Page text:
But the really bad news for bloggers is in Article 10: Jurisdiction (I will publish the whole document, but I need to get some clearance first). [Emphasis mine.]Article 10
- Each Member State shall take the necessary measures to establish its jurisdiction with regard to the conduct referred to in Articles 1 and 2 where the conduct has been committed:
- (a) in whole or in part within its territory; or
- (b) by one of its nationals; or
- (c) for the benefit of a legal person [i.e. a company, charity, etc—DK] that has its head office in the territory of that Member State.
- When establishing jurisdiction in accordance with paragraph 1(a), each Member State shall take the necessary measures to ensure that its jurisdiction extends to cases where the conduct is committed through an information system and:
- (a) the offender commits the conduct when physically present in its territory, whether or not the conduct involves material hosted on an information system in its territory;
- (b) the conduct involves material hosted on an information system in its territory, whether or not the offender commits the conduct when physically present in its territory.
That's right, a blog is "an information system" and it doesn't matter where it's hosted; you can still go to gaol.
From that point on, it was obvious that blogs (and other content management systems) had come to the attention of our EU masters. And, as Dan Hannan points out, we bloggers are very much not inclined to be pro-Le Grand Projet. Something, therefore, must be done: governments and almost all of the established media are happy to toe the EU line (yes, they are. Some may stage a minor revolt but they are more intent on hiding the true extent of Brussels' reach).
Eurocrats are especially upset because many bloggers, being of an anarchic disposition, are anti-Brussels. In the French, Dutch and Irish referendums, the MSM were uniformly pro-treaty, whereas internet activity was overwhelmingly sceptical.
Indeed. And, of course, there can be no dissent from the great plan, eh?
Bruno Waterfield recently reported on a secret Commission report about the danger posed by online libertarians: "Apart from official websites, the internet has largely been a space left to anti-European feeling. Given the ability to reach an audience at a much lower cost, and given the simplicity of the No campaign messages, it has proven to be easily malleable during the campaign and pre-campaign period."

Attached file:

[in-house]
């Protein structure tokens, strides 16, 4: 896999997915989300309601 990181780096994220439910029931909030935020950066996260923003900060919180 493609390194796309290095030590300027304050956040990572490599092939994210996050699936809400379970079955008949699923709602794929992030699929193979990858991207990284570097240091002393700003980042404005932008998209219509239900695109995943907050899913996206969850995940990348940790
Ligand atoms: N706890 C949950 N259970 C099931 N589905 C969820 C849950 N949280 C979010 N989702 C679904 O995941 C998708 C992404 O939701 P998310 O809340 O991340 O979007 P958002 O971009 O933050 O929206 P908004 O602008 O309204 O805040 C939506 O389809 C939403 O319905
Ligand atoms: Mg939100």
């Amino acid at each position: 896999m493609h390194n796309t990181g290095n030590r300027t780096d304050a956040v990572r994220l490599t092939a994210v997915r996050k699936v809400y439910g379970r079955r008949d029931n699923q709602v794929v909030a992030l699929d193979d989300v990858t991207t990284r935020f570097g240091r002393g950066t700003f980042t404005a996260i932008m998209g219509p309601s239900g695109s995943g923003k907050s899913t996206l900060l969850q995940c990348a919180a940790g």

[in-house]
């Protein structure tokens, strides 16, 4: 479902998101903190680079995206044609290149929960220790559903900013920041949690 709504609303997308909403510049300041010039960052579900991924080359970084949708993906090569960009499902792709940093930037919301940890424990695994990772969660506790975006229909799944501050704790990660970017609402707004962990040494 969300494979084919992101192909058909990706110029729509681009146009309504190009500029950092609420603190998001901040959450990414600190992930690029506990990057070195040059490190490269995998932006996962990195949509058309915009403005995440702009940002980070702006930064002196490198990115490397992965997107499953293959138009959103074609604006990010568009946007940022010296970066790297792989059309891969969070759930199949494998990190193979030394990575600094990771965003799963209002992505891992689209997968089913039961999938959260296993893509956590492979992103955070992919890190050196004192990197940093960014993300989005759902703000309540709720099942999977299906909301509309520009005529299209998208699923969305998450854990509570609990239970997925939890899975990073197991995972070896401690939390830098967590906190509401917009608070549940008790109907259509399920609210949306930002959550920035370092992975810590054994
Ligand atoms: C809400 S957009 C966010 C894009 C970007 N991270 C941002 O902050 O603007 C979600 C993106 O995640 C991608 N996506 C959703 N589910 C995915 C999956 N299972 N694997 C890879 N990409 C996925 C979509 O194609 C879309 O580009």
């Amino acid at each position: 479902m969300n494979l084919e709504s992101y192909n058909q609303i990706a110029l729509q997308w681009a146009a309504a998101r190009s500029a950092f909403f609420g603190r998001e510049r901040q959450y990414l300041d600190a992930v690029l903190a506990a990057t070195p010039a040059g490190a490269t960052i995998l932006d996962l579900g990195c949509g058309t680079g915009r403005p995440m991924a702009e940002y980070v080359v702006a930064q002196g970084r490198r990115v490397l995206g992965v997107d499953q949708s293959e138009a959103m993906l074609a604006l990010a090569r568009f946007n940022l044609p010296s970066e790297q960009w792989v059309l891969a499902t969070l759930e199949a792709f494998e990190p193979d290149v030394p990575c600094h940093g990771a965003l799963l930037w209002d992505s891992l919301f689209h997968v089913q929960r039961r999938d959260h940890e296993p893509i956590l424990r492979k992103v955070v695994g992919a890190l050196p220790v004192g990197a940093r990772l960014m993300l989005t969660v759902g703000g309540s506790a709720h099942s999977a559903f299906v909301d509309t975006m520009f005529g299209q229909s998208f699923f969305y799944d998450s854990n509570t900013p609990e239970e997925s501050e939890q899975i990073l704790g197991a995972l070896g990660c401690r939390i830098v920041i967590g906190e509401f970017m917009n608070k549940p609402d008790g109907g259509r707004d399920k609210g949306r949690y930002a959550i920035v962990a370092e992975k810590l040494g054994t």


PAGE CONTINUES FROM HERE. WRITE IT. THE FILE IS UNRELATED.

The EU's solution? Why, to regulate blogs! Back in June (hat tip, EU Referendum), MEPs began to complain that unlicensed blogs were "polluting" cyberspace with "misinformation and malicious intent". They wanted "a quality mark, a disclosure of who is writing and why".
Indeed they did, and your humble Devil commented on it at the time. Rather unusually, I did try to write a somewhat measured article, citing Jon Worth's calm warning that it was a toothless piece of legislation... well... it was not even legislation.
Get a grip folks. What’s the first thing to do when someone in the EP sounds off? Look at what sort of document we’re talking about… In this case it’s an EP resolution - you can find the original report and a list of amendments here. It’s not legislation (i.e. not a Directive or a Regulation). It’s only a little bit more formal than an EDM in Westminster...
But Master Hannan continues...
At the time, I dismissed it as the ramblings of a single dotty MEP. Not even the European Parliament, I thought, would actually try to censor the internet. I was wrong. We now have the full report and, sure enough, it wants to "clarify the status, legal or otherwise, of weblogs", and to ensure their "voluntary labelling according to the professional and financial responsibilities and interests of their authors and publishers".
Ah, yes; the old voluntary ploy. It's a good one because, you see, who could possibly object to voluntary labelling apart from those who are up to no good, eh? And for them, of course, it will become compulsory. And who could possibly object to bad people having to declare who they are?
If all else fails, the politicos could just mention that these people who object to being labelled and regulated might be paedophiles and won't someone think of the chiiiiiiiiiiildreeeeeeen?